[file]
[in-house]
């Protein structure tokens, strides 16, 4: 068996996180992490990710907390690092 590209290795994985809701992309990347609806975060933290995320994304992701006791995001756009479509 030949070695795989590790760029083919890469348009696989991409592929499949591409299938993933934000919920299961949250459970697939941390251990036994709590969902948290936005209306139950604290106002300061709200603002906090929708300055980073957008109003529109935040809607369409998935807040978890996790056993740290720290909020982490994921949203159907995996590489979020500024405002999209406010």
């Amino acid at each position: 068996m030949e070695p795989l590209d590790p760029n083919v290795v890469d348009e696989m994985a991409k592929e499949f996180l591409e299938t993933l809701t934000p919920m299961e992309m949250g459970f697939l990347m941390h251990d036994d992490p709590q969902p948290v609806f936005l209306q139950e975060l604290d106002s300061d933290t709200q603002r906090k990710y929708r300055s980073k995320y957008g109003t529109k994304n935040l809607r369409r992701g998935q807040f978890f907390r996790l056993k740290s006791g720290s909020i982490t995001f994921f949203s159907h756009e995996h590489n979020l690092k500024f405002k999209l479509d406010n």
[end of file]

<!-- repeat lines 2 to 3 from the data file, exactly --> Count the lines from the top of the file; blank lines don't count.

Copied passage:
């Protein structure tokens, strides 16, 4: 068996996180992490990710907390690092 590209290795994985809701992309990347609806975060933290995320994304992701006791995001756009479509 030949070695795989590790760029083919890469348009696989991409592929499949591409299938993933934000919920299961949250459970697939941390251990036994709590969902948290936005209306139950604290106002300061709200603002906090929708300055980073957008109003529109935040809607369409998935807040978890996790056993740290720290909020982490994921949203159907995996590489979020500024405002999209406010």
């Amino acid at each position: 068996m030949e070695p795989l590209d590790p760029n083919v290795v890469d348009e696989m994985a991409k592929e499949f996180l591409e299938t993933l809701t934000p919920m299961e992309m949250g459970f697939l990347m941390h251990d036994d992490p709590q969902p948290v609806f936005l209306q139950e975060l604290d106002s300061d933290t709200q603002r906090k990710y929708r300055s980073k995320y957008g109003t529109k994304n935040l809607r369409r992701g998935q807040f978890f907390r996790l056993k740290s006791g720290s909020i982490t995001f994921f949203s159907h756009e995996h590489n979020l690092k500024f405002k999209l479509d406010n």